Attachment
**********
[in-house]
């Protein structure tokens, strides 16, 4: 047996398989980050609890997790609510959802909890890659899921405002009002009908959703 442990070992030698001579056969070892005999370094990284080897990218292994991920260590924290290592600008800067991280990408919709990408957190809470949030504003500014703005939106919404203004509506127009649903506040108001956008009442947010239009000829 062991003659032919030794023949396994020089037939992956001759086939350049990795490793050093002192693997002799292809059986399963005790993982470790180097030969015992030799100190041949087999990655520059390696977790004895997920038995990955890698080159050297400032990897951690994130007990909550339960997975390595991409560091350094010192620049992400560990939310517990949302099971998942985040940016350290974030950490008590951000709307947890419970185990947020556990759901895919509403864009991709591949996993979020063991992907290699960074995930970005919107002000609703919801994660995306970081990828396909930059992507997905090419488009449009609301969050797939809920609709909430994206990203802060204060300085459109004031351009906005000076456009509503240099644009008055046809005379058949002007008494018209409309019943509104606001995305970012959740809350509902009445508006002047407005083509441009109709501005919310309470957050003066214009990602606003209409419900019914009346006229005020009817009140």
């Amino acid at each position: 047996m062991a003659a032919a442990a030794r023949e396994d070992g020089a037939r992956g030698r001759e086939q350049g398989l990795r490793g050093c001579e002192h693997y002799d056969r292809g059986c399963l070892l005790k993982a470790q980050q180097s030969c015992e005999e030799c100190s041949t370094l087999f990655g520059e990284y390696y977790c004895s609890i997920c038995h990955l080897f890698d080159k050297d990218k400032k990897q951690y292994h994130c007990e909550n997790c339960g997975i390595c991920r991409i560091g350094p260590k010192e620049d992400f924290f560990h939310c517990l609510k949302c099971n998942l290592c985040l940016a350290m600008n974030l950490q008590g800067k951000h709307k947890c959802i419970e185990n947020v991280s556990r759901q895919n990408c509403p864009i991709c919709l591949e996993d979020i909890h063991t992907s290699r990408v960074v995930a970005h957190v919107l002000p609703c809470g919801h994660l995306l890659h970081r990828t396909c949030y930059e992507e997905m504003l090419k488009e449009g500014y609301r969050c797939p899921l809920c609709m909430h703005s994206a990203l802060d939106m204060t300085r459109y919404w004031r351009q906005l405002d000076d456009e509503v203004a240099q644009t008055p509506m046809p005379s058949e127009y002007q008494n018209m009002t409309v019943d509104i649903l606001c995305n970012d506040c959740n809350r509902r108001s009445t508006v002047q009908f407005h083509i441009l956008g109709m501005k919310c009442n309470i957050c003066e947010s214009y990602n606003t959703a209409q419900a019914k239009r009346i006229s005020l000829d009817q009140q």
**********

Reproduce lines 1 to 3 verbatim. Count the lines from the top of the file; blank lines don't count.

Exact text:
[in-house]
């Protein structure tokens, strides 16, 4: 047996398989980050609890997790609510959802909890890659899921405002009002009908959703 442990070992030698001579056969070892005999370094990284080897990218292994991920260590924290290592600008800067991280990408919709990408957190809470949030504003500014703005939106919404203004509506127009649903506040108001956008009442947010239009000829 062991003659032919030794023949396994020089037939992956001759086939350049990795490793050093002192693997002799292809059986399963005790993982470790180097030969015992030799100190041949087999990655520059390696977790004895997920038995990955890698080159050297400032990897951690994130007990909550339960997975390595991409560091350094010192620049992400560990939310517990949302099971998942985040940016350290974030950490008590951000709307947890419970185990947020556990759901895919509403864009991709591949996993979020063991992907290699960074995930970005919107002000609703919801994660995306970081990828396909930059992507997905090419488009449009609301969050797939809920609709909430994206990203802060204060300085459109004031351009906005000076456009509503240099644009008055046809005379058949002007008494018209409309019943509104606001995305970012959740809350509902009445508006002047407005083509441009109709501005919310309470957050003066214009990602606003209409419900019914009346006229005020009817009140």
């Amino acid at each position: 047996m062991a003659a032919a442990a030794r023949e396994d070992g020089a037939r992956g030698r001759e086939q350049g398989l990795r490793g050093c001579e002192h693997y002799d056969r292809g059986c399963l070892l005790k993982a470790q980050q180097s030969c015992e005999e030799c100190s041949t370094l087999f990655g520059e990284y390696y977790c004895s609890i997920c038995h990955l080897f890698d080159k050297d990218k400032k990897q951690y292994h994130c007990e909550n997790c339960g997975i390595c991920r991409i560091g350094p260590k010192e620049d992400f924290f560990h939310c517990l609510k949302c099971n998942l290592c985040l940016a350290m600008n974030l950490q008590g800067k951000h709307k947890c959802i419970e185990n947020v991280s556990r759901q895919n990408c509403p864009i991709c919709l591949e996993d979020i909890h063991t992907s290699r990408v960074v995930a970005h957190v919107l002000p609703c809470g919801h994660l995306l890659h970081r990828t396909c949030y930059e992507e997905m504003l090419k488009e449009g500014y609301r969050c797939p899921l809920c609709m909430h703005s994206a990203l802060d939106m204060t300085r459109y919404w004031r351009q906005l405002d000076d456009e509503v203004a240099q644009t008055p509506m046809p005379s058949e127009y002007q008494n018209m009002t409309v019943d509104i649903l606001c995305n970012d506040c959740n809350r509902r108001s009445t508006v002047q009908f407005h083509i441009l956008g109709m501005k919310c009442n309470i957050c003066e947010s214009y990602n606003t959703a209409q419900a019914k239009r009346i006229s005020l000829d009817q009140q």